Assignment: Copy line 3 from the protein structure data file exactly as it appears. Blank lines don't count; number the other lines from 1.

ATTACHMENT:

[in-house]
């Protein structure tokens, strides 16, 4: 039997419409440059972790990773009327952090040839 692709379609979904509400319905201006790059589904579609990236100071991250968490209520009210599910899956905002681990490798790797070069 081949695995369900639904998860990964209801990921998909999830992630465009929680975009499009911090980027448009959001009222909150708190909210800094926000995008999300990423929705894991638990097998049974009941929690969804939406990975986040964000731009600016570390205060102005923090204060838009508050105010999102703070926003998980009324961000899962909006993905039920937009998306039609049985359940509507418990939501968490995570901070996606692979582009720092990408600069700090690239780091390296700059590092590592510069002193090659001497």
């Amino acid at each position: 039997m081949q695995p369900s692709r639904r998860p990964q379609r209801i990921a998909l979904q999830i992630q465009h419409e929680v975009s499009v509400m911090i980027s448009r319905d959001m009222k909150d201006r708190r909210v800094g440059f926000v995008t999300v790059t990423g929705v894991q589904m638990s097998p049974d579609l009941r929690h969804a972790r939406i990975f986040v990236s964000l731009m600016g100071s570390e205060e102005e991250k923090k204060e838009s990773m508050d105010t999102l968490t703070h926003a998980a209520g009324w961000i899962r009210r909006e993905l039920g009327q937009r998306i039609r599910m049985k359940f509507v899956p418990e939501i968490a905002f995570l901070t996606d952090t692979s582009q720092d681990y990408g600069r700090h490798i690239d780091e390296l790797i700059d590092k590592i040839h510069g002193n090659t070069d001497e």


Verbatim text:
């Amino acid at each position: 039997m081949q695995p369900s692709r639904r998860p990964q379609r209801i990921a998909l979904q999830i992630q465009h419409e929680v975009s499009v509400m911090i980027s448009r319905d959001m009222k909150d201006r708190r909210v800094g440059f926000v995008t999300v790059t990423g929705v894991q589904m638990s097998p049974d579609l009941r929690h969804a972790r939406i990975f986040v990236s964000l731009m600016g100071s570390e205060e102005e991250k923090k204060e838009s990773m508050d105010t999102l968490t703070h926003a998980a209520g009324w961000i899962r009210r909006e993905l039920g009327q937009r998306i039609r599910m049985k359940f509507v899956p418990e939501i968490a905002f995570l901070t996606d952090t692979s582009q720092d681990y990408g600069r700090h490798i690239d780091e390296l790797i700059d590092k590592i040839h510069g002193n090659t070069d001497e």